‘OK, tomorrow it is!’ Then – crazy woman alert – I actually start to do a quick bit of mental arithmetic to see if I’ll have enough time to leg it back here when my shift ends tomorrow. No! I need to get out of here before I start inviting them all to my big day. I can always call and cancel it later and no one will be any the wiser. Anything is better than admitting I just got busted having a right good nose at total strangers enjoying such a private moment.
‘Perfect! I’ll see you then.’ Helen squeezes the file shut, sending a waft of warm air up into her immaculately blow-dried hair.
Then I’m back out into the flow of determined commuters, hurrying against each other, fighting to make the lights, fighting to dive into the last seat on the tube, then fighting to be the first out the sliding doors when it finally flies into their station. The whole thing is exhausting. As I sit, counting down the ten stops to East Putney, I can still smell the day on me. I wonder if the man sitting next to me, legs splayed open so he’s helping himself to more than his fair share of my seat, can smell it too. My thoughts drift back to Mrs Rodgers, and how she struggled to get her newborn to latch on – the reason I was so late finishing today. That and two births, one very stroppy matron and a delivery ward full of dads-to-be convinced ‘we’re contracting’.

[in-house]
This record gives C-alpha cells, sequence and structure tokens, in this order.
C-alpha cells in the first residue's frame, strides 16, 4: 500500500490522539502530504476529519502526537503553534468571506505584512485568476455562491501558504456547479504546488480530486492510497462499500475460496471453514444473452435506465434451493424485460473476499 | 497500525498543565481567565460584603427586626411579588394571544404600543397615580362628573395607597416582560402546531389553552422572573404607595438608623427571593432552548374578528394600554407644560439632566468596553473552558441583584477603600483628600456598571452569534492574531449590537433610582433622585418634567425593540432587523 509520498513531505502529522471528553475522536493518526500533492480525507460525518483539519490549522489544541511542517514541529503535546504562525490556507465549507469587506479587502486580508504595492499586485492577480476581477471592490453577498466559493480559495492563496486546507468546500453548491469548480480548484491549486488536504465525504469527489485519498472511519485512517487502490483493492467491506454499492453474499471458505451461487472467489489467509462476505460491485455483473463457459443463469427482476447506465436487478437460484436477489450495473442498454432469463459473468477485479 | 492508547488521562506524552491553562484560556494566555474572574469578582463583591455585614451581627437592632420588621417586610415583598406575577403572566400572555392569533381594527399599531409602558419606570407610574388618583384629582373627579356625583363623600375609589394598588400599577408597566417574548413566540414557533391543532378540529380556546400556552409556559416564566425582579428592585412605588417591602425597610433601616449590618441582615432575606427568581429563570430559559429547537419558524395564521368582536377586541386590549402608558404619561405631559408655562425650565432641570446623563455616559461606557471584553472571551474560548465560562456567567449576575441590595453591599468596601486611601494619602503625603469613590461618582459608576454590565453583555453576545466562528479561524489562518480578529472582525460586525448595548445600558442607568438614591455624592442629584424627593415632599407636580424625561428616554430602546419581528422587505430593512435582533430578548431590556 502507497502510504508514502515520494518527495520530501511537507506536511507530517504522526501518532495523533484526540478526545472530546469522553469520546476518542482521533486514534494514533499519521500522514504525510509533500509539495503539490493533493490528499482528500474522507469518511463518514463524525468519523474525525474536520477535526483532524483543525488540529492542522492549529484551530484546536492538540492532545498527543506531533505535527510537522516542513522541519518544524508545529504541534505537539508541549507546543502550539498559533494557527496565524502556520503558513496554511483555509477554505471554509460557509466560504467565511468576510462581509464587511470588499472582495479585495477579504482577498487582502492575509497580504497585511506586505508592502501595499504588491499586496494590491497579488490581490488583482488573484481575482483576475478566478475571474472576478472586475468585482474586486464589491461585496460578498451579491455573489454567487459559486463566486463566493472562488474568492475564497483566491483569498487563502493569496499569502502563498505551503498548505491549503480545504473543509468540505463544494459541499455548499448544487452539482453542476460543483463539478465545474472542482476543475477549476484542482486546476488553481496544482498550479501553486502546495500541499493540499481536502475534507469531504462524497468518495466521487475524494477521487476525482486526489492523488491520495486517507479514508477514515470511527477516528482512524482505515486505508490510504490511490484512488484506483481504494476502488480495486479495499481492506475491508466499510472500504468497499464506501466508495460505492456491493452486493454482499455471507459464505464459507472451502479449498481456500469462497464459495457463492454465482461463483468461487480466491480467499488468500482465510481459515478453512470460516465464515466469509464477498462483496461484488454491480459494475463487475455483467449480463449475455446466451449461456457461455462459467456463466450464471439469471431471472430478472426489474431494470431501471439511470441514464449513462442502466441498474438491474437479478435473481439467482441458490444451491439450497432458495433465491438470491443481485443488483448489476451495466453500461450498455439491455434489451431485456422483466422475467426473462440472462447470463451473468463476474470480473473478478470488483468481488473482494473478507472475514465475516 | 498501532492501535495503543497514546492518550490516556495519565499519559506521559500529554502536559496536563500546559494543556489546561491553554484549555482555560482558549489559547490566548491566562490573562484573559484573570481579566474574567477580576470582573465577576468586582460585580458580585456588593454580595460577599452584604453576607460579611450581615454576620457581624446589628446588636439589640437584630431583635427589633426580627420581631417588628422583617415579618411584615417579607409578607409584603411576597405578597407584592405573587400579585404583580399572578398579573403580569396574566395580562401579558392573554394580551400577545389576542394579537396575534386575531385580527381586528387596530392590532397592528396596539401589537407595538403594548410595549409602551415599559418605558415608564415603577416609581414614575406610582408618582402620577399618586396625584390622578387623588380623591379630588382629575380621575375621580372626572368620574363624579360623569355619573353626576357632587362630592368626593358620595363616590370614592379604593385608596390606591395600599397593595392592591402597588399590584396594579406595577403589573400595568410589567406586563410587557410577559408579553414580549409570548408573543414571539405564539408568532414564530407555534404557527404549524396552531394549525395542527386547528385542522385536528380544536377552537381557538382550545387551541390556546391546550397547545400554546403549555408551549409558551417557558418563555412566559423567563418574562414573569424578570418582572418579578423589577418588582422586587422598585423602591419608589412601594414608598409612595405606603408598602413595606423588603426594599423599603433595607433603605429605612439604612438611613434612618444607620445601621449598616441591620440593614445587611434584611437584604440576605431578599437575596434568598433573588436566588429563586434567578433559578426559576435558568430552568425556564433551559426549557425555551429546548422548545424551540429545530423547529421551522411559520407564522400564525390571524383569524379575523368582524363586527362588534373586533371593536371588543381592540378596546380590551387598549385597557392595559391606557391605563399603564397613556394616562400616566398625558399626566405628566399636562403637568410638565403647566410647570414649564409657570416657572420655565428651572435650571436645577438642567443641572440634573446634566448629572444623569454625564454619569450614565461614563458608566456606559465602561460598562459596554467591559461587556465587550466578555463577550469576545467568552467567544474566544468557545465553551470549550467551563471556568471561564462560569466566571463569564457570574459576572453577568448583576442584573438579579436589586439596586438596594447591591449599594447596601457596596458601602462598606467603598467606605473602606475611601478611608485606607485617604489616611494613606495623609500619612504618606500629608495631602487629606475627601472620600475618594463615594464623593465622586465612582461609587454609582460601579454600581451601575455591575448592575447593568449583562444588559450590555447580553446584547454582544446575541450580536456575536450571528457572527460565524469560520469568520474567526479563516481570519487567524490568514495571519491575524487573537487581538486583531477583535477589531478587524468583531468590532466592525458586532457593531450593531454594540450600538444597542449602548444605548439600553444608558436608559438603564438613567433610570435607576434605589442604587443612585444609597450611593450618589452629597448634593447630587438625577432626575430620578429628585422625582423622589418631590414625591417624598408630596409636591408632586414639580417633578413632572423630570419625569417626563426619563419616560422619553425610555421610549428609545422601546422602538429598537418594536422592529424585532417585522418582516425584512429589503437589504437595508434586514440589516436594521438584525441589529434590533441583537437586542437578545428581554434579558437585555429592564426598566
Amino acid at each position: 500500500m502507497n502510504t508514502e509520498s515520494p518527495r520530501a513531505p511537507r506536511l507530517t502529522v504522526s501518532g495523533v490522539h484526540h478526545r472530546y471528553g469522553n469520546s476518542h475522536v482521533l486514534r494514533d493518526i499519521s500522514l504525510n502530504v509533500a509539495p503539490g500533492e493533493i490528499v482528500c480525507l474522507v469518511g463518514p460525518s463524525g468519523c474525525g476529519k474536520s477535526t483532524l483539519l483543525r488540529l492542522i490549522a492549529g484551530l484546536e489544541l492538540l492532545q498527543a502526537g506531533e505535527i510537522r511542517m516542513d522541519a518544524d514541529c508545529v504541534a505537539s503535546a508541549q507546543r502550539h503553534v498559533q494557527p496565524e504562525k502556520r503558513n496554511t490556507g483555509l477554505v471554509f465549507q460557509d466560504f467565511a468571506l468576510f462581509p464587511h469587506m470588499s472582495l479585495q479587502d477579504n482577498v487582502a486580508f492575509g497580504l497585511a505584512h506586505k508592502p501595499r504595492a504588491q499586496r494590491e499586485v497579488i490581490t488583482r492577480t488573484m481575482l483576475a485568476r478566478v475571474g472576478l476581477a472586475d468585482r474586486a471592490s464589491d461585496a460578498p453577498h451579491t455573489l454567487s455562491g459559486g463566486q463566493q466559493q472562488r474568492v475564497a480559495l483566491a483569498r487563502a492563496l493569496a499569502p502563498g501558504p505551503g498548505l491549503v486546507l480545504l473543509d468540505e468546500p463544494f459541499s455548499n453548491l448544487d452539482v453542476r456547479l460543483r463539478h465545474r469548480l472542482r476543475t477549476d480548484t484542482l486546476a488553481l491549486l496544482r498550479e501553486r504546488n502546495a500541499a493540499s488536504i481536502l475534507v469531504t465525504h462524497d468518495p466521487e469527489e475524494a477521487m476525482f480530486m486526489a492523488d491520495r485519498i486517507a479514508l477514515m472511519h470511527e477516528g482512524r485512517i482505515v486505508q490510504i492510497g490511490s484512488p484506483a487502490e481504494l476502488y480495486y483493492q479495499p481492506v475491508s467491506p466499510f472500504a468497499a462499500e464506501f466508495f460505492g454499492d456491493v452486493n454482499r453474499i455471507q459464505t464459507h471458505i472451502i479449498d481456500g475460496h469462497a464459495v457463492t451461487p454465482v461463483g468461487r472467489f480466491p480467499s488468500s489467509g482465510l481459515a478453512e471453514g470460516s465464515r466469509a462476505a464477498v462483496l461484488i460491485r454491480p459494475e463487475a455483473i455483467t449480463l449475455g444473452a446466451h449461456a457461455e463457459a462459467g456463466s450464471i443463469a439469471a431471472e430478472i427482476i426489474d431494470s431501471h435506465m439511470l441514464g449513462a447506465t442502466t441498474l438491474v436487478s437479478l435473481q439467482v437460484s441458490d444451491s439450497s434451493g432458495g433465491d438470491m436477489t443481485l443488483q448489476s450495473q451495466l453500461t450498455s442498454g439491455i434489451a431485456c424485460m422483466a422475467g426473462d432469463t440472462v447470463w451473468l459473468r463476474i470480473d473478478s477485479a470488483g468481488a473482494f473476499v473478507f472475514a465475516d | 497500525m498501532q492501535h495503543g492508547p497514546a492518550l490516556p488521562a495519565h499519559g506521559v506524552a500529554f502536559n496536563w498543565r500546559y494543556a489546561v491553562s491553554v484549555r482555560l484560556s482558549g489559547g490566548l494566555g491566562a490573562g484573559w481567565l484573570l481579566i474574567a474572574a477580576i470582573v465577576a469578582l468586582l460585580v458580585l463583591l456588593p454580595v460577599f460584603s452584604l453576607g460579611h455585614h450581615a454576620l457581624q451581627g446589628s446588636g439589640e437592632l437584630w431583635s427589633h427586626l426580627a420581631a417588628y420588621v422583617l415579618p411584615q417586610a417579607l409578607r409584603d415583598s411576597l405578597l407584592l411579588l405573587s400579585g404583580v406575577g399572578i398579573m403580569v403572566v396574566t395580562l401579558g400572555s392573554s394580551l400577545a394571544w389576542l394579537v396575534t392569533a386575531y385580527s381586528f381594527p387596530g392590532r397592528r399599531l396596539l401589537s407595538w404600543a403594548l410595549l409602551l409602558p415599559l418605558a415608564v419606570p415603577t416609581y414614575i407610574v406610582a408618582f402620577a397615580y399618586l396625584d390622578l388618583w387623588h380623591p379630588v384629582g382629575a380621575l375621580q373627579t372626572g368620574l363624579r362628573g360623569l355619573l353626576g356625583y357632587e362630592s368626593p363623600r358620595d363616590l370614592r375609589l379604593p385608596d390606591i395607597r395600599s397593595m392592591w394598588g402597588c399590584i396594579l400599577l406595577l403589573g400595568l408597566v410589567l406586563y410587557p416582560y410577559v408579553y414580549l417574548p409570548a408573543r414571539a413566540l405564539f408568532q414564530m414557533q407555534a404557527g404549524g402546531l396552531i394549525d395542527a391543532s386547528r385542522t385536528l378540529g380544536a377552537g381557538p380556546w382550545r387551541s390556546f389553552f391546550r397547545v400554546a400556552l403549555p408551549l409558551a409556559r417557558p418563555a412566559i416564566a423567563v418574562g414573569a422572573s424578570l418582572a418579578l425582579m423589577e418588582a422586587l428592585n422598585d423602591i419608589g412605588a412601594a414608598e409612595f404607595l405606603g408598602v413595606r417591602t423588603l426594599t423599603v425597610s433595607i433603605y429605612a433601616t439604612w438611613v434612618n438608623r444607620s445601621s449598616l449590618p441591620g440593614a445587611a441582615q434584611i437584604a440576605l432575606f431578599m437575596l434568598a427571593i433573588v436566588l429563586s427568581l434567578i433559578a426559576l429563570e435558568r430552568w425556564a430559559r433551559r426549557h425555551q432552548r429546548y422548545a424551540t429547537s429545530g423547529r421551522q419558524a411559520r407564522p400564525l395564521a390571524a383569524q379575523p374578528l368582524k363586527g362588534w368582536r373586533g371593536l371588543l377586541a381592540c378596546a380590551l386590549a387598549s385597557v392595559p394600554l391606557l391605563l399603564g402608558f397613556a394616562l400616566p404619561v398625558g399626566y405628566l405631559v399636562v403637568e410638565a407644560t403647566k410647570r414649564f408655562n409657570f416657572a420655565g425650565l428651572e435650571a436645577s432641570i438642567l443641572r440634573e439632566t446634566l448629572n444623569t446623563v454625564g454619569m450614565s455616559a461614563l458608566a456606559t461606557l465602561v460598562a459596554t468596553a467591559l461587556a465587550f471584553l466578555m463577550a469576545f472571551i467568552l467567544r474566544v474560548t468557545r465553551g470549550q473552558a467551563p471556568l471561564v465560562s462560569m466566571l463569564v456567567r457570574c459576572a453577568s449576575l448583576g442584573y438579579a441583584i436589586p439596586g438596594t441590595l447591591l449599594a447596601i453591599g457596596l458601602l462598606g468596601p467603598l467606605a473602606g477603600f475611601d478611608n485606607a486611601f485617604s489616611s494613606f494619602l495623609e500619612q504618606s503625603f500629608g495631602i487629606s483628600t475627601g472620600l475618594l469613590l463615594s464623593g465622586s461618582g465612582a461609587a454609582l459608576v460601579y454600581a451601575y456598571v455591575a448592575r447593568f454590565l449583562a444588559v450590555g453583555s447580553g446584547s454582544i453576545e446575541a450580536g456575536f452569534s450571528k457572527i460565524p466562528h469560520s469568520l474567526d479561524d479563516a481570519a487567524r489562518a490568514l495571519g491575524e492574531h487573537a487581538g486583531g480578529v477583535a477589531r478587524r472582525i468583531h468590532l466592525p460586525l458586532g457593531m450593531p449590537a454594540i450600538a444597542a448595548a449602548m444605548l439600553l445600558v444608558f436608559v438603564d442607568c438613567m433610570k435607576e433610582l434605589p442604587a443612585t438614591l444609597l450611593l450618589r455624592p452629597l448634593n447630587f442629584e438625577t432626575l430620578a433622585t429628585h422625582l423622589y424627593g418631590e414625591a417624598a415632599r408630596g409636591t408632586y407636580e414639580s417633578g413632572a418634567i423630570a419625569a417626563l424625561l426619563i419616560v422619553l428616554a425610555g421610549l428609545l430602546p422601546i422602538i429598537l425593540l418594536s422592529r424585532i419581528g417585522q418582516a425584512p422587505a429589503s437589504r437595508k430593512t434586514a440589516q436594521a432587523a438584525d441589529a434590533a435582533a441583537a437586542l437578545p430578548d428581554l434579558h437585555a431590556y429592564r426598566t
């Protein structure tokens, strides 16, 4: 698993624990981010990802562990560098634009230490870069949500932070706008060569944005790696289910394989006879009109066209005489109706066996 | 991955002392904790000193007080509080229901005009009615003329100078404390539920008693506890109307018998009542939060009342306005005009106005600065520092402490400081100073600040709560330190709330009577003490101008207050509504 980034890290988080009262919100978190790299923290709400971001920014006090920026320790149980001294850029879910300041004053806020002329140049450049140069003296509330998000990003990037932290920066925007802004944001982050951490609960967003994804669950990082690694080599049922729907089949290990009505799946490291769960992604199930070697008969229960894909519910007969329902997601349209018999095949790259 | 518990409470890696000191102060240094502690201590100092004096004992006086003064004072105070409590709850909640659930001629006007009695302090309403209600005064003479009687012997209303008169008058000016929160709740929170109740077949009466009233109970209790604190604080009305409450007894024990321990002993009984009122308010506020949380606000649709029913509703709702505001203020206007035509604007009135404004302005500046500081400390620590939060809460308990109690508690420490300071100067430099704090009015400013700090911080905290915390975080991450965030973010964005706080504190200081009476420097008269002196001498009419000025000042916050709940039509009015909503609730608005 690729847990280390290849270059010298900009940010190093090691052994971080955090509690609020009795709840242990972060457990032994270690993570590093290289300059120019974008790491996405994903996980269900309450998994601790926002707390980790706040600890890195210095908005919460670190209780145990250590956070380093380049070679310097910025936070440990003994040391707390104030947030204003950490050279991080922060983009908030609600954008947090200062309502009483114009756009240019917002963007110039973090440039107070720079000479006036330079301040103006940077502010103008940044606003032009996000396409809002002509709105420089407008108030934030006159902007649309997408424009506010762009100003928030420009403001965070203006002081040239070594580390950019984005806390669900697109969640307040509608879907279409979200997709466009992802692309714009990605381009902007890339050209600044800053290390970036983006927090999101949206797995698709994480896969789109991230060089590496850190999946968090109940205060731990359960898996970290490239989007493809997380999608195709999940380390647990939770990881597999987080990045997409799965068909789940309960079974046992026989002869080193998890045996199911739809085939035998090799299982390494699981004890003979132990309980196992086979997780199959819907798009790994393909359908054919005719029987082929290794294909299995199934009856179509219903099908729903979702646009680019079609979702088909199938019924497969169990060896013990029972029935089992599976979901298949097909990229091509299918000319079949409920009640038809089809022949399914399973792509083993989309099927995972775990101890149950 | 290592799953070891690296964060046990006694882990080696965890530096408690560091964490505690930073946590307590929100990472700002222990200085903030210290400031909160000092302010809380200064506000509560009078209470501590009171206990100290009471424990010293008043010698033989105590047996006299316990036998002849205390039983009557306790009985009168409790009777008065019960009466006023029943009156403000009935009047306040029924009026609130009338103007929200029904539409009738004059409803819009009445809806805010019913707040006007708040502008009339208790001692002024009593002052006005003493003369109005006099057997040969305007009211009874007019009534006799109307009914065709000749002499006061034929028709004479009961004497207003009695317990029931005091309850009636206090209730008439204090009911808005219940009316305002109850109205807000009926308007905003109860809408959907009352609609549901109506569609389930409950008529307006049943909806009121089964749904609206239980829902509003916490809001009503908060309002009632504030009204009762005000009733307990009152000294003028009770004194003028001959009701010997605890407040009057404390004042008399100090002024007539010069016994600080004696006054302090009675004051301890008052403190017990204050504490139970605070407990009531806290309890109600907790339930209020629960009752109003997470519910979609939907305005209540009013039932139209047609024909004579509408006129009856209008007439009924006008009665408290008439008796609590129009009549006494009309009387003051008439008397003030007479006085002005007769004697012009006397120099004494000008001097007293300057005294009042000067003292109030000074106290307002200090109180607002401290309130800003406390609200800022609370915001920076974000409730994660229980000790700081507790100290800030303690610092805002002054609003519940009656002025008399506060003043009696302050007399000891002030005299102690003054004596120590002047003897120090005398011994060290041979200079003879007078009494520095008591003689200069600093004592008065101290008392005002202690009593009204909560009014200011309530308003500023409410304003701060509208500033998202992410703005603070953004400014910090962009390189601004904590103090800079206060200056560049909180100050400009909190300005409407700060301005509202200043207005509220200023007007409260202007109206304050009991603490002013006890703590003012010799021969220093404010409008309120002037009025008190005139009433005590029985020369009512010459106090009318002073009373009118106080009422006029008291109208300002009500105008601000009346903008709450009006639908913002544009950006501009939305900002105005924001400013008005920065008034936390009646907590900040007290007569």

Sweat, tears, blood, vomit, urine… I’ve had it all on me today. From the second my shift started at St Mary’s, it was brutally busy. I got Mrs Johnson, a first-timer who’d done her homework and produced a birth plan three sheets long. As she handed it over, she looked at me and asked the same question most of them do: ‘Are you a mum?’ Then I watched as the confidence drained from her face when the answer was no. It’s not a medical thing, I’m sure she knows I can do my job. But just then, right at the beginning when she’s scared of everything that’s about to happen to her, she needs to know I know how terrified she is and that I came out the other side and everything was OK. I can’t offer her that, but I feel her worry. It’s hard for me too. Every time I ease a new life into this world, I wonder if I will ever be on the receiving end of that most precious gift. Will my hands, the very first to touch every newborn I deliver, ever cradle my own? Will I ever open the letter marked ‘You’re a Mum!’? And now I think about it, why was she so sure I would be? I suppose it’s not quite the same, writing ‘Now that you’ve been barren for fifteen years’, is it? Mum’s letters didn’t come with instructions, I guess she only wanted me to open them when they’re relevant. But she must have known I’ll eventually open them all regardless, just to hear her voice dance around my head again.